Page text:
There are bigger workshops like the Taller de los Ballesteros, where family members have become renowned designers who export their products to markets around the world. Founded in 1937, this is one of the largest workshops, with seven departments employing more than forty people and producing not only conventional jewelry, but sculptures, altarpieces, dishes, candelabras, lamps, and more.
Avenida de los Plateros and the area near Plaza Borda are home to the most famous local shops, which offer all manner of silver articles accompanied by certificates of authenticity. Certified jewelry can also be found at the Centro Joyero and in the tianguis at a good price, especially for wholesale purchases. Arm yourself with comfortable shoes, a hat, and sufficient water and amble through the hilly streets as you search the plazas and hidden byways for that elusive “perfect” item. You will develop a feel for what is known as “Taxco design” after browsing a certain number of shops. As might be expected, the characteristic local jewelry is quite different from Italian or Thai articles.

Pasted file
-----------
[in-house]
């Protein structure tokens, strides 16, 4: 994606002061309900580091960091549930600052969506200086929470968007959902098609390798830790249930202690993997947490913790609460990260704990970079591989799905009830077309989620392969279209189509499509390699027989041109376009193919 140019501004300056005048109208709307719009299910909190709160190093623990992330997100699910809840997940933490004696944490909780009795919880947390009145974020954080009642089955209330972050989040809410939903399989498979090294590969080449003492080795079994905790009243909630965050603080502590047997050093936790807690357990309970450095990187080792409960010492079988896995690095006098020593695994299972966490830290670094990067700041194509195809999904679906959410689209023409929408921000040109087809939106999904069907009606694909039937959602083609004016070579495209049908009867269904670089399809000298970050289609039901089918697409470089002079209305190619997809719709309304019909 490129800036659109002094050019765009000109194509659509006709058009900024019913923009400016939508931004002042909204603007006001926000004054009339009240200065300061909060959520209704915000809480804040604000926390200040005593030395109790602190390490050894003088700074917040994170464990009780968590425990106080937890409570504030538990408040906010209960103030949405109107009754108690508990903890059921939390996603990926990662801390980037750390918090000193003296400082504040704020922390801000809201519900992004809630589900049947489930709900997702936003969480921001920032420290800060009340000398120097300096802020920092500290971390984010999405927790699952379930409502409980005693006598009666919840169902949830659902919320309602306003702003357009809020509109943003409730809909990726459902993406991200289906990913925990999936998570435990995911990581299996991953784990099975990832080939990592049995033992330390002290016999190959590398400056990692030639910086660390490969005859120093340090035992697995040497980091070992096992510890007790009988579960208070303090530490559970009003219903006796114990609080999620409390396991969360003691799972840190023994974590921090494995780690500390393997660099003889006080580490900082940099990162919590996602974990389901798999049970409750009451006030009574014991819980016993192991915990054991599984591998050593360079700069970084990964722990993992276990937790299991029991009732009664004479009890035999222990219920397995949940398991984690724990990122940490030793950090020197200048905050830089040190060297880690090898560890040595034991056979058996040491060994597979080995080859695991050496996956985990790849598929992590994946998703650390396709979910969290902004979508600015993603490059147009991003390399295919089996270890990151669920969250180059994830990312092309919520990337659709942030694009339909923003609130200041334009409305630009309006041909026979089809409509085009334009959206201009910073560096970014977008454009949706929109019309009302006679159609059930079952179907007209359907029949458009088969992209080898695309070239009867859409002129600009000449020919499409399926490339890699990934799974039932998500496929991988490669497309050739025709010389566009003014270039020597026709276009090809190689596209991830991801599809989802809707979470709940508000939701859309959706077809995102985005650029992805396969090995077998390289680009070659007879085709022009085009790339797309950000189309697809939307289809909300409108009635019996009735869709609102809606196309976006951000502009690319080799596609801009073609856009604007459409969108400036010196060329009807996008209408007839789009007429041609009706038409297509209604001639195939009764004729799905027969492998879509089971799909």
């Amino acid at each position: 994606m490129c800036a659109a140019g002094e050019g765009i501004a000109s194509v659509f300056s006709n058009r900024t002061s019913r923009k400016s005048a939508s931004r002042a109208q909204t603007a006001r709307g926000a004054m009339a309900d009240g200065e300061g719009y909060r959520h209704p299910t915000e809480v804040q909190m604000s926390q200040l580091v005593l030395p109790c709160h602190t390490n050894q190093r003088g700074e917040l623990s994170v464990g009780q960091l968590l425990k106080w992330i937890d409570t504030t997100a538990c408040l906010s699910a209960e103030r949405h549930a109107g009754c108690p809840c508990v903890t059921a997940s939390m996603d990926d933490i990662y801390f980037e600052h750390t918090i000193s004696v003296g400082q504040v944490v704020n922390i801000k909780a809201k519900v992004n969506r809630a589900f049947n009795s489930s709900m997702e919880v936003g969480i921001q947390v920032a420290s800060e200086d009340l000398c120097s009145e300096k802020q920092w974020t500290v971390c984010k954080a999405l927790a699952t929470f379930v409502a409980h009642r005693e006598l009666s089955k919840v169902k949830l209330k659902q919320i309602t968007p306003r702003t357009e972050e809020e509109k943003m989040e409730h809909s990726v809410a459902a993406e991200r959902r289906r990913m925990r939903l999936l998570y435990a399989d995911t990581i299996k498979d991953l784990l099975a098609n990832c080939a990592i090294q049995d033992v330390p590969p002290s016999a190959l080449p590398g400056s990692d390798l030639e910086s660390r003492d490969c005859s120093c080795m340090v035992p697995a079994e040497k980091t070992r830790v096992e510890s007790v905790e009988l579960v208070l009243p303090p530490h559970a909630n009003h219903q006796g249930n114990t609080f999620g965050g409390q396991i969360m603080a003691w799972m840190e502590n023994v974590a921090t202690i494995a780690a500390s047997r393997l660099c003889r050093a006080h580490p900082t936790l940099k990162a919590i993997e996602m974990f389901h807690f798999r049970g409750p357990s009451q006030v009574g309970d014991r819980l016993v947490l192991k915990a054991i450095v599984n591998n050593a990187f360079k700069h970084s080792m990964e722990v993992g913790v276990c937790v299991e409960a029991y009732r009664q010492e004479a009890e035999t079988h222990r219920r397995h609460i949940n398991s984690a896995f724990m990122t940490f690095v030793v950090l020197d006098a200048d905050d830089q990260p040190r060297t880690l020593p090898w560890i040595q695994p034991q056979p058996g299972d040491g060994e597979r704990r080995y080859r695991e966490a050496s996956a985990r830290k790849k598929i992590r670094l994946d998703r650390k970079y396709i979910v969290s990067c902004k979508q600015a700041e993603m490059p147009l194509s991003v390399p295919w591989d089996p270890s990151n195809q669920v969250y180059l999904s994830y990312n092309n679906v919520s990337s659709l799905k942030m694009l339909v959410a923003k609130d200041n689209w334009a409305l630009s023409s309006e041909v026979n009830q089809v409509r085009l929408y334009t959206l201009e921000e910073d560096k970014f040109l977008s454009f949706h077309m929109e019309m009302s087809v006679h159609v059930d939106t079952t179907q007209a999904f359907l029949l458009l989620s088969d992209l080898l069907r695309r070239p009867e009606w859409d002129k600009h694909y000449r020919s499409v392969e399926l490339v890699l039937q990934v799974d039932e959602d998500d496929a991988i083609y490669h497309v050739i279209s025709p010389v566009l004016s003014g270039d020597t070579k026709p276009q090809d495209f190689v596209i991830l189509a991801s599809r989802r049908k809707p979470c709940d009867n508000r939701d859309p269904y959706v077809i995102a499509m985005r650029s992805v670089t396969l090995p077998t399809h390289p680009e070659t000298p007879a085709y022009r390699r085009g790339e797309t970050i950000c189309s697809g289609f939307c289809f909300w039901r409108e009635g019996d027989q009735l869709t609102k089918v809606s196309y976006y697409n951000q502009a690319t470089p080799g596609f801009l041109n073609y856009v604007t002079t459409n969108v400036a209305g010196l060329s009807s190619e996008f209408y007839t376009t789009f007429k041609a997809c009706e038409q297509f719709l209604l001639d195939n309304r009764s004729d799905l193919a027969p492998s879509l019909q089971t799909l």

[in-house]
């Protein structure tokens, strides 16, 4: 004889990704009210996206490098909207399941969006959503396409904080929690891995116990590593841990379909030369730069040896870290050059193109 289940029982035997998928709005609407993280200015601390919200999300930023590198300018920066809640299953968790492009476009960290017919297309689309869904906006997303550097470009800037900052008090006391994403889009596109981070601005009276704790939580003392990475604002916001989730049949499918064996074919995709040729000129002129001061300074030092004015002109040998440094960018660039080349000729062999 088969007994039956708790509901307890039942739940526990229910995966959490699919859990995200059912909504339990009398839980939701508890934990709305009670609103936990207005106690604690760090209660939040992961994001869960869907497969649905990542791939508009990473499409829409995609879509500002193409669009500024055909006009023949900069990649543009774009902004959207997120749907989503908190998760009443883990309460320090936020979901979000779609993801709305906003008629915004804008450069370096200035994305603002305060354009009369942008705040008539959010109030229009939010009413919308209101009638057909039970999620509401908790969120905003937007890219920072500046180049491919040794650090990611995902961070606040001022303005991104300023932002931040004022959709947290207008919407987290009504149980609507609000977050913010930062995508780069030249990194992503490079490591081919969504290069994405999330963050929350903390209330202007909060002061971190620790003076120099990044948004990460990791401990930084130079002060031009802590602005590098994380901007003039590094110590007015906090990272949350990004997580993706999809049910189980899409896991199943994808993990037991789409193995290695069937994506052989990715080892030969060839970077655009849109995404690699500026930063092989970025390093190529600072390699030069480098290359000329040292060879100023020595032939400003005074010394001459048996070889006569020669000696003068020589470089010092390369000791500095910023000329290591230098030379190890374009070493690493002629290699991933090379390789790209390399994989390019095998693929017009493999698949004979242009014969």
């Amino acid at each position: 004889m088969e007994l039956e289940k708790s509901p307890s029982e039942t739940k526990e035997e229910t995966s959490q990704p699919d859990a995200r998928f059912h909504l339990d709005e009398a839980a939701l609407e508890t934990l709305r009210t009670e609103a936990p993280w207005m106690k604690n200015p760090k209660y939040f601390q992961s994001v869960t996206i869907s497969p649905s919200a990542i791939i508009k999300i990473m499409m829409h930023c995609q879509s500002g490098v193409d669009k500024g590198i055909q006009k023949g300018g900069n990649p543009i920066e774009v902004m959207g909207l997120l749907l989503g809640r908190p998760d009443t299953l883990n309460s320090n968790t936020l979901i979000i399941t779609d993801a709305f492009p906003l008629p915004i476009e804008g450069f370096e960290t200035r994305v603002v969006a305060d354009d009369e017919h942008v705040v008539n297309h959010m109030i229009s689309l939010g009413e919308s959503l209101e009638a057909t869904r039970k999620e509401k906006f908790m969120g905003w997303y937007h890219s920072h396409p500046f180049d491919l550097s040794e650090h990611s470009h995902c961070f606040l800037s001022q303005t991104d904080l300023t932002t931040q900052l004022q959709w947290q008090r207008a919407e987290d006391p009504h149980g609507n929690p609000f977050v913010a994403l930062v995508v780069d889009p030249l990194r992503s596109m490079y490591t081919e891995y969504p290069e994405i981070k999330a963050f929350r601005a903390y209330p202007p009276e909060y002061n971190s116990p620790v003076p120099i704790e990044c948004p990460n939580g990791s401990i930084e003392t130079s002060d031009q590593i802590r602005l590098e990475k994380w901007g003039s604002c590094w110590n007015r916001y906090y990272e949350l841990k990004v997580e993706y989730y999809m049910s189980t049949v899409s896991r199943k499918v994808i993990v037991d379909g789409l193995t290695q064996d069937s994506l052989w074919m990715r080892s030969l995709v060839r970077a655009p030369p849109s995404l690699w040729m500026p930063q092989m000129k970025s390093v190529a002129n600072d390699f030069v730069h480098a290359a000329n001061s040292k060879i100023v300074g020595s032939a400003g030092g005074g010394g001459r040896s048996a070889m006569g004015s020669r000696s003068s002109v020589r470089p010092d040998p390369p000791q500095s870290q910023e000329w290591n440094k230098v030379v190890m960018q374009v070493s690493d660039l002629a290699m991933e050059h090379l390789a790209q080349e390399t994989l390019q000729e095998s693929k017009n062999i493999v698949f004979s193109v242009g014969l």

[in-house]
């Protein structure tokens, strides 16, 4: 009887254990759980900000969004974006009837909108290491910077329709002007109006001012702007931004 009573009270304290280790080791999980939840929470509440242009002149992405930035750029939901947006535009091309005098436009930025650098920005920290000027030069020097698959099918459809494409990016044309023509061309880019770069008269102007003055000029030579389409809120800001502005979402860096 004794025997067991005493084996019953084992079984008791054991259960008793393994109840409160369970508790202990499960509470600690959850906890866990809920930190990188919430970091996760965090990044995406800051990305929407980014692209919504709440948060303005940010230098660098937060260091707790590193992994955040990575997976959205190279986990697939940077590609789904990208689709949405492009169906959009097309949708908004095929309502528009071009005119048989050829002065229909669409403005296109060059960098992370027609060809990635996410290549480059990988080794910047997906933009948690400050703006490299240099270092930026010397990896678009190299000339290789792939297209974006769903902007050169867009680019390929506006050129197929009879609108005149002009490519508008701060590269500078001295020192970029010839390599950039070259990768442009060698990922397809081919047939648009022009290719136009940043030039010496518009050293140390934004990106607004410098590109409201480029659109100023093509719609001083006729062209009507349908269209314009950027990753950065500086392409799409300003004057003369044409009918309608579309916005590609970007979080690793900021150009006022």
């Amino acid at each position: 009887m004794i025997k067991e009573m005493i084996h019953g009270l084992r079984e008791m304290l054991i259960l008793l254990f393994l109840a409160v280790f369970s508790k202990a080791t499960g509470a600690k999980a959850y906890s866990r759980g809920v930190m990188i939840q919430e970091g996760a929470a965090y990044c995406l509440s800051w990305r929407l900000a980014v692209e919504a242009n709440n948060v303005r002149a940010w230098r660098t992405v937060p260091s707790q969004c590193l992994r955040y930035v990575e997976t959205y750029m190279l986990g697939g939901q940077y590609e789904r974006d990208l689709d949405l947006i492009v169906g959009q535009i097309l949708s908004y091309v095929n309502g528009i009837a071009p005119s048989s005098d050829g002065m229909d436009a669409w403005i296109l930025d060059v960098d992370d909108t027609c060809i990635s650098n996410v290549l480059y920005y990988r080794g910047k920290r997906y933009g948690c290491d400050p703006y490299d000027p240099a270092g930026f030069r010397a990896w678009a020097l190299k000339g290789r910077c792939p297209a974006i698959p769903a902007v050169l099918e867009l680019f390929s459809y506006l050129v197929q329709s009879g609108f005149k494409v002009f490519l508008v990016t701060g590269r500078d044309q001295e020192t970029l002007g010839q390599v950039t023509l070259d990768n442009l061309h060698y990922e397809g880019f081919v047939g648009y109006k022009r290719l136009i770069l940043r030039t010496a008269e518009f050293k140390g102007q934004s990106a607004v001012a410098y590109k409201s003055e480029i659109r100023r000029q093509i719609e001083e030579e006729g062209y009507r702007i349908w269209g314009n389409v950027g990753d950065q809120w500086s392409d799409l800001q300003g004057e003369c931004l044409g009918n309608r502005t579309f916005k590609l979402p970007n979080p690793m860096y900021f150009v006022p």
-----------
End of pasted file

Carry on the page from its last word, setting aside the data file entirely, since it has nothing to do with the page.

Taxco’s silver jewelry tradition has gained more prestige outside Mexico, due to the work of jewelers like Daniel Espinosa de los Monteros. He has spent more than twenty years grafting innovation and daring onto Mexican silver, earning his place at the cutting edge of Latin American design. He works with natural silver, adding washes of yellow, rose, or white gold, and embedding precious and semi-precious stones, turning the pieces into works of art. His brand has spread so far that he now has shops in Puerto Rico, certain U.S. cities (through Saks), Costa Rica, the Dominican Republic, Panama City, and Russia (coming soon).
Taxco Minister of Tourism Zeus Rodríguez explains that silver work is divided into three categories: silversmithing, where craftspeople create art pieces, sculptures, and other elaborate items; designer pieces made by renowned silversmiths whose names have become national brands and grace fashion shows (such as Óscar Figueroa, Sergio Bustamante, or Daniel Espinoza); and commercial silver items such as the conventional bracelets, necklaces, earrings, rings, and pendants on offer in nearly every jewelry shop in Taxco.
Keeping Art in the Family